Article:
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The idea of mulch used to bore me to tears. Being bent over and grunting to broadcast dead plant material around perfectly good, living plants seemed absurd. However, now I’ve seen it in action at Camp Salmen Nature Park I am a true believer.





We have spread ground-up tree trimmings around some of our Southern Live Oaks (Quercus virginiana) to great effect. This material has been provided by tree trimming companies working in the area, hired by the power company to keep the electrical lines clear. The trimmers are glad to have a place nearby to dump the ground-up limbs and branches they’ve collected and we are happy to have it.


The change it makes to an oak tree is truly amazing. In short order the tree gets muscular by filling out with new green growth. More leaves pop out; more chlorophyll converts more solar energy into more sugars. The tree begins to thrive. The ground under the tree's canopy attains a new, robust ecology as the detrievores and other critters get to work by boring into the soil, aerating it and converting the woody debris into nutrients that are added to the soil and taken up by the tree’s roots.


In addition, a layer of mulch is said to conserve moisture in the soil and dissuade the growth of weeds and such. As an extra-added bonus, the thick, lumpy ground loudly calls attention to itself. It is intimidating to thoughtless automobile drivers and discourages them from driving or parking on the tree’s tender roots.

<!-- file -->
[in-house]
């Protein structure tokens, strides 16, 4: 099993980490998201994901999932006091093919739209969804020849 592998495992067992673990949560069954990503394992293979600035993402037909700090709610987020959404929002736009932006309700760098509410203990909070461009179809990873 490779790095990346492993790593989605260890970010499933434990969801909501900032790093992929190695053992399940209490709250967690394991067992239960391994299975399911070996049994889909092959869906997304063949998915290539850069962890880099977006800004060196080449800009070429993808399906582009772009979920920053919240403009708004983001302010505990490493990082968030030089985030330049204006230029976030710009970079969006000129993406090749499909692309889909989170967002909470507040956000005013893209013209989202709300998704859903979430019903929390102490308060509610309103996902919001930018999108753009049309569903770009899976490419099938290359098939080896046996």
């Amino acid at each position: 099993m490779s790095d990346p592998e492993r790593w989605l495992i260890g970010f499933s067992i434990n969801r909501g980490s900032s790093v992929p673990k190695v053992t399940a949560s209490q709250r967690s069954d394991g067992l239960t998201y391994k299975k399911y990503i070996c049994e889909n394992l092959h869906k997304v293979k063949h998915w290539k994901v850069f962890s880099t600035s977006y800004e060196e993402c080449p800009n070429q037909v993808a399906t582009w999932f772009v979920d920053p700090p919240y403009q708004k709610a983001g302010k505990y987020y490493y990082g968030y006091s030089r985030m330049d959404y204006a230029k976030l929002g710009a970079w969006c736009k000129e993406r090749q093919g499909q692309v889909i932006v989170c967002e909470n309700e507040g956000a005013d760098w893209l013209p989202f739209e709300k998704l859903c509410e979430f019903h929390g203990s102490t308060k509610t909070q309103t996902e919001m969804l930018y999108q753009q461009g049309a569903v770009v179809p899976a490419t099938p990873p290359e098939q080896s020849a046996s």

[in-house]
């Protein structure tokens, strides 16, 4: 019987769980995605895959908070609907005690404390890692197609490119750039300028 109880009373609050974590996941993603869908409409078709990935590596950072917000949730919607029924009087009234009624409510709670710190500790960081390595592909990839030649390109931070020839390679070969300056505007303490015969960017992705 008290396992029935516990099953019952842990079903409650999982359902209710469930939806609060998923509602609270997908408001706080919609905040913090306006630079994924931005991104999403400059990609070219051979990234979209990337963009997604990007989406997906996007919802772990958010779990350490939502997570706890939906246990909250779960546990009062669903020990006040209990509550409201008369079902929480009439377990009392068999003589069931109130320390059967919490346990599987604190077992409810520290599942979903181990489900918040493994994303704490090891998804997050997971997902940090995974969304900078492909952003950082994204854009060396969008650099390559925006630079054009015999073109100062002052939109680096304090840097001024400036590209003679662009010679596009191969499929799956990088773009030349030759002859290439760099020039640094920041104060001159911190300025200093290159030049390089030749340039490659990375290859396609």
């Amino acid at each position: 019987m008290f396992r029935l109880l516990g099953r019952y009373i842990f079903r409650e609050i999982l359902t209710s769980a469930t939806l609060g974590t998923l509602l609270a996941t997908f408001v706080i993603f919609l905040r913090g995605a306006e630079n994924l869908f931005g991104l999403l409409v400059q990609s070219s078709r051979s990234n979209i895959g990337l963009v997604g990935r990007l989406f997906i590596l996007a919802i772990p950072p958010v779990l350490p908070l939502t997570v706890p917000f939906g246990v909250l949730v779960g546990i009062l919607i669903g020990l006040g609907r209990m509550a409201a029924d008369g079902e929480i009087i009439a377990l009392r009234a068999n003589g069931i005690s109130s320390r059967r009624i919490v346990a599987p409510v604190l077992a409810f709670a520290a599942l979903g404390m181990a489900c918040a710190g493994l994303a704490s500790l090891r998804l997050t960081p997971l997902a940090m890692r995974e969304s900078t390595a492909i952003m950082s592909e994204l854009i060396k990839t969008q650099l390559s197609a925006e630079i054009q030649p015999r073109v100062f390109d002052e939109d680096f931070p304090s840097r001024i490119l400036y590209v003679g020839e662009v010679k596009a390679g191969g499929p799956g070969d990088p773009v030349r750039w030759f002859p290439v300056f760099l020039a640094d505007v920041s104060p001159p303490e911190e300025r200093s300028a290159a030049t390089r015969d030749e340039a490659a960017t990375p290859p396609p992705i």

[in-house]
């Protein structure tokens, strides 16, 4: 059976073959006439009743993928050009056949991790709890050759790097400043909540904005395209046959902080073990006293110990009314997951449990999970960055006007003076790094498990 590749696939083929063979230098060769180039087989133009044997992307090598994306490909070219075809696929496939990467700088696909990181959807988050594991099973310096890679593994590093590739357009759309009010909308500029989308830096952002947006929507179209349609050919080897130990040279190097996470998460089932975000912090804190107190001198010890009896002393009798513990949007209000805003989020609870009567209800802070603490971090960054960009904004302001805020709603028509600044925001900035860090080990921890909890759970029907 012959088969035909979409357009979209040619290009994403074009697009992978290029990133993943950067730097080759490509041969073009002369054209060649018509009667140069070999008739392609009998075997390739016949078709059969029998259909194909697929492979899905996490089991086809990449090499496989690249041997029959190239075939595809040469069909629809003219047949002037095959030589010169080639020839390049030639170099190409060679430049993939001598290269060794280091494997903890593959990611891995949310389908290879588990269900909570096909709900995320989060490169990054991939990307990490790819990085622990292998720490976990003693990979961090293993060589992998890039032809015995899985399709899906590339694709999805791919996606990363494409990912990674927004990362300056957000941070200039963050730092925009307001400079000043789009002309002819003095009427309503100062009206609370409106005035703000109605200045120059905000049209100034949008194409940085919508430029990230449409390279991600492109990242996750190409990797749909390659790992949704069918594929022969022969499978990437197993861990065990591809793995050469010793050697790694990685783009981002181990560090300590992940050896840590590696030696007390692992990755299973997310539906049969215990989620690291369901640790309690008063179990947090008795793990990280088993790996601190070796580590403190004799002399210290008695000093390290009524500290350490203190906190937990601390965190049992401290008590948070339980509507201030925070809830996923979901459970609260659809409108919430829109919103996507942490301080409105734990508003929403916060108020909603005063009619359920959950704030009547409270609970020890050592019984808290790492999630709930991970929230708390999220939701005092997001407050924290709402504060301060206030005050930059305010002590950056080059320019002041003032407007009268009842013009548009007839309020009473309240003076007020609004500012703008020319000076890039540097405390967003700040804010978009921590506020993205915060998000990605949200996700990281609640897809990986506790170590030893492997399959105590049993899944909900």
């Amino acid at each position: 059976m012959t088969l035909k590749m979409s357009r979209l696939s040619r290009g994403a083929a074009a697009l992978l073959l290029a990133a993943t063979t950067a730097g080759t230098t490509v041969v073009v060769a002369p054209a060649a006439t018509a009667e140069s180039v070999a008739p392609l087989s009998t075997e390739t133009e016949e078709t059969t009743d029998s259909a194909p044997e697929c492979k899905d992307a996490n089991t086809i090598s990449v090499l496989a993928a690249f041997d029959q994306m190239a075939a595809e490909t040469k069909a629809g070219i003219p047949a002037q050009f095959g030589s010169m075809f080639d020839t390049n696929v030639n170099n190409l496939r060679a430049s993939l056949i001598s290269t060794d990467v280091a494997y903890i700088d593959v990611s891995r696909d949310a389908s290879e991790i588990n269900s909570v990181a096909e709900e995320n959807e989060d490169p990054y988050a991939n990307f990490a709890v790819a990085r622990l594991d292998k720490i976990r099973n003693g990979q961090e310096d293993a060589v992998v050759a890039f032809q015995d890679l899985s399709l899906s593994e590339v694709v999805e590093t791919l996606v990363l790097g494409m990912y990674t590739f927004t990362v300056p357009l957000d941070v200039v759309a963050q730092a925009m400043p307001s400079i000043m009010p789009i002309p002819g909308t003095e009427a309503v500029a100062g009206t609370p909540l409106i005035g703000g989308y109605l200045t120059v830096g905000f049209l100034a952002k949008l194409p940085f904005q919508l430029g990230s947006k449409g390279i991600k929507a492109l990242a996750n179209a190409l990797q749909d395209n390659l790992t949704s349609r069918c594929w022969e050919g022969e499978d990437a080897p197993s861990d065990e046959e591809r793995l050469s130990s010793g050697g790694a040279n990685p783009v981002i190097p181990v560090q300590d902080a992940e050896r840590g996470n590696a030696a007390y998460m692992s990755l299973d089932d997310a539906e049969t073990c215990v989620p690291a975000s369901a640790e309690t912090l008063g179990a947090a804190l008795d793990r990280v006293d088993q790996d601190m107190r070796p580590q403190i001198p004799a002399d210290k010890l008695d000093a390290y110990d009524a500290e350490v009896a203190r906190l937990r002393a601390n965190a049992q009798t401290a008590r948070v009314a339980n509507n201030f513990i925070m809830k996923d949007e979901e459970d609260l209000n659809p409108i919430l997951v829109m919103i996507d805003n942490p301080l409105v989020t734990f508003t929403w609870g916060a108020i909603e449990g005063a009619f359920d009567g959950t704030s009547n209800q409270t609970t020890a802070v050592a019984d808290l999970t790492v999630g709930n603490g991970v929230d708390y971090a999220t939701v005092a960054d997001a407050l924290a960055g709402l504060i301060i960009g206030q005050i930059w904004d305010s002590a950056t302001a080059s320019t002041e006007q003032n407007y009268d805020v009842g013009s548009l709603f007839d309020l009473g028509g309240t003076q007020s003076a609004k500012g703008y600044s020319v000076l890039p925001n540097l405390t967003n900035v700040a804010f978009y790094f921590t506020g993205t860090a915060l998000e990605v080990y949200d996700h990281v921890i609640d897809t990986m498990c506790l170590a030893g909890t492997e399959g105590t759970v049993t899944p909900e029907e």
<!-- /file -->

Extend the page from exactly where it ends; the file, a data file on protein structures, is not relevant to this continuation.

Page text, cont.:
Near the crosswalk up Parish Parkway is an experiment using this technique that awaits execution. The ground around several pitiful, scrawny, and misshapen Live Oaks, one that looks like a refugee from a Dr. Seuss illustration, appears to be in dire need of a top-dressing with the magic mulch. I await to see the results with the fervor of an evangelical preacher.


Additionally, we use only the finest of pine-straw mulches in our formally planted garden areas. This material is cheap, comes from local sources, making it easy to obtain, and is easy to deploy — simply shake it on like it had gently fallen from the tree. It has all the qualities of a proper much without any of the harmful environmental consequences found in other types of mulch like that from ecologically endangered coastal cypress and those loaded with bizarre and colorful artificial dyes.

Last modified on Thursday, 03 September 2015 21:04

Hours of Operation - Fall Hours

7 AM - 5:30 PM

Bayou Lacombe Bridge 
7 AM - 5 PM 

Kids Konnection
Monday – 11 AM - 5 PM
Tuesday – Sunday 8 AM - 5 PM

Camp Salmen
7:30 AM - 5 PM

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